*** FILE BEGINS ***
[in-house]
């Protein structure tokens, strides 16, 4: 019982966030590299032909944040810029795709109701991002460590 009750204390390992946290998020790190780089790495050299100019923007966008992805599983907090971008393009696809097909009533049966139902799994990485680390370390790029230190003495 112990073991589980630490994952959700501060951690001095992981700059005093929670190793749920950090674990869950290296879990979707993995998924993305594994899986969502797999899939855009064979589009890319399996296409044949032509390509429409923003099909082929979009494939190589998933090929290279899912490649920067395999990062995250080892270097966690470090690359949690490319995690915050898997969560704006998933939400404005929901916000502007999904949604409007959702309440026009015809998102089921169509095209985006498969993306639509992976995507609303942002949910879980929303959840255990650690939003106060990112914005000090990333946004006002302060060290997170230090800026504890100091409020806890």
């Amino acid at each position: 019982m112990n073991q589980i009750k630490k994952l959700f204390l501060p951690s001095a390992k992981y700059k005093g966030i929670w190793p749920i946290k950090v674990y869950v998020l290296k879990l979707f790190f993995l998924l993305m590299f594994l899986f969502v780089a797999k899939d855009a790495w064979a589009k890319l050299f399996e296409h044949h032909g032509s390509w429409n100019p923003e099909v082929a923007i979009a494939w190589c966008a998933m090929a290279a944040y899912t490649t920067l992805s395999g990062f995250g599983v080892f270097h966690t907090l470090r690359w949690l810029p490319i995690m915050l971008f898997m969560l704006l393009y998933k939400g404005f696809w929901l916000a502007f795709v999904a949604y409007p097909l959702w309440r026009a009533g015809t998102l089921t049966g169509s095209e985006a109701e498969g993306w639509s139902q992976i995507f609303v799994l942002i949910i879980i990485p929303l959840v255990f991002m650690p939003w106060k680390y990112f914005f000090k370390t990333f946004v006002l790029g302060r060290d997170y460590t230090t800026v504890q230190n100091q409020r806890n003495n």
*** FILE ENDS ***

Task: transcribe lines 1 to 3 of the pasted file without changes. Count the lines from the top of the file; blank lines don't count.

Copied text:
[in-house]
């Protein structure tokens, strides 16, 4: 019982966030590299032909944040810029795709109701991002460590 009750204390390992946290998020790190780089790495050299100019923007966008992805599983907090971008393009696809097909009533049966139902799994990485680390370390790029230190003495 112990073991589980630490994952959700501060951690001095992981700059005093929670190793749920950090674990869950290296879990979707993995998924993305594994899986969502797999899939855009064979589009890319399996296409044949032509390509429409923003099909082929979009494939190589998933090929290279899912490649920067395999990062995250080892270097966690470090690359949690490319995690915050898997969560704006998933939400404005929901916000502007999904949604409007959702309440026009015809998102089921169509095209985006498969993306639509992976995507609303942002949910879980929303959840255990650690939003106060990112914005000090990333946004006002302060060290997170230090800026504890100091409020806890």
């Amino acid at each position: 019982m112990n073991q589980i009750k630490k994952l959700f204390l501060p951690s001095a390992k992981y700059k005093g966030i929670w190793p749920i946290k950090v674990y869950v998020l290296k879990l979707f790190f993995l998924l993305m590299f594994l899986f969502v780089a797999k899939d855009a790495w064979a589009k890319l050299f399996e296409h044949h032909g032509s390509w429409n100019p923003e099909v082929a923007i979009a494939w190589c966008a998933m090929a290279a944040y899912t490649t920067l992805s395999g990062f995250g599983v080892f270097h966690t907090l470090r690359w949690l810029p490319i995690m915050l971008f898997m969560l704006l393009y998933k939400g404005f696809w929901l916000a502007f795709v999904a949604y409007p097909l959702w309440r026009a009533g015809t998102l089921t049966g169509s095209e985006a109701e498969g993306w639509s139902q992976i995507f609303v799994l942002i949910i879980i990485p929303l959840v255990f991002m650690p939003w106060k680390y990112f914005f000090k370390t990333f946004v006002l790029g302060r060290d997170y460590t230090t800026v504890q230190n100091q409020r806890n003495n």